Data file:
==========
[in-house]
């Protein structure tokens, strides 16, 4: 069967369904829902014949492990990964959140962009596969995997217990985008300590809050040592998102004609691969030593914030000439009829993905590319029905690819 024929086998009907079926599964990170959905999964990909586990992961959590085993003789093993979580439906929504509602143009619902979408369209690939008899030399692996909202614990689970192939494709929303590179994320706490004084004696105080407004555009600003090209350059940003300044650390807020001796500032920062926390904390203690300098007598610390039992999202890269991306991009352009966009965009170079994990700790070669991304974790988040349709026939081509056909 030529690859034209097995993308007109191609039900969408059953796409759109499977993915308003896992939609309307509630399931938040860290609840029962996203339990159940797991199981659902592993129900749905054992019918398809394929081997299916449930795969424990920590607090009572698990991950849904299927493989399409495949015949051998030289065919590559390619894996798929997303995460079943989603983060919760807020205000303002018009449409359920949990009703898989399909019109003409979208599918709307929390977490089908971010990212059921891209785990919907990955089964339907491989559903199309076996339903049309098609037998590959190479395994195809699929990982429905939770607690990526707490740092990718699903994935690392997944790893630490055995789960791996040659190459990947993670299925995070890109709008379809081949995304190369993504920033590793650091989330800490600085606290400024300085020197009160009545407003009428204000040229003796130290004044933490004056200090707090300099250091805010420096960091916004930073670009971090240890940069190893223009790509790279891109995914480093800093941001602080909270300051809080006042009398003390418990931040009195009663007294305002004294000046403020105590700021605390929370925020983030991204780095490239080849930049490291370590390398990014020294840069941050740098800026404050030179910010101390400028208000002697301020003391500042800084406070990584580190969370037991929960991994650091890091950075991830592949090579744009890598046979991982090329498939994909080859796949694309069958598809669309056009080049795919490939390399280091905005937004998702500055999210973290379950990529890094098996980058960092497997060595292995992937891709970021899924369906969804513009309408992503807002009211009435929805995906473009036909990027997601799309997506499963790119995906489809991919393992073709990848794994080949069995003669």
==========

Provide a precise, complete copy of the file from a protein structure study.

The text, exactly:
[in-house]
């Protein structure tokens, strides 16, 4: 069967369904829902014949492990990964959140962009596969995997217990985008300590809050040592998102004609691969030593914030000439009829993905590319029905690819 024929086998009907079926599964990170959905999964990909586990992961959590085993003789093993979580439906929504509602143009619902979408369209690939008899030399692996909202614990689970192939494709929303590179994320706490004084004696105080407004555009600003090209350059940003300044650390807020001796500032920062926390904390203690300098007598610390039992999202890269991306991009352009966009965009170079994990700790070669991304974790988040349709026939081509056909 030529690859034209097995993308007109191609039900969408059953796409759109499977993915308003896992939609309307509630399931938040860290609840029962996203339990159940797991199981659902592993129900749905054992019918398809394929081997299916449930795969424990920590607090009572698990991950849904299927493989399409495949015949051998030289065919590559390619894996798929997303995460079943989603983060919760807020205000303002018009449409359920949990009703898989399909019109003409979208599918709307929390977490089908971010990212059921891209785990919907990955089964339907491989559903199309076996339903049309098609037998590959190479395994195809699929990982429905939770607690990526707490740092990718699903994935690392997944790893630490055995789960791996040659190459990947993670299925995070890109709008379809081949995304190369993504920033590793650091989330800490600085606290400024300085020197009160009545407003009428204000040229003796130290004044933490004056200090707090300099250091805010420096960091916004930073670009971090240890940069190893223009790509790279891109995914480093800093941001602080909270300051809080006042009398003390418990931040009195009663007294305002004294000046403020105590700021605390929370925020983030991204780095490239080849930049490291370590390398990014020294840069941050740098800026404050030179910010101390400028208000002697301020003391500042800084406070990584580190969370037991929960991994650091890091950075991830592949090579744009890598046979991982090329498939994909080859796949694309069958598809669309056009080049795919490939390399280091905005937004998702500055999210973290379950990529890094098996980058960092497997060595292995992937891709970021899924369906969804513009309408992503807002009211009435929805995906473009036909990027997601799309997506499963790119995906489809991919393992073709990848794994080949069995003669």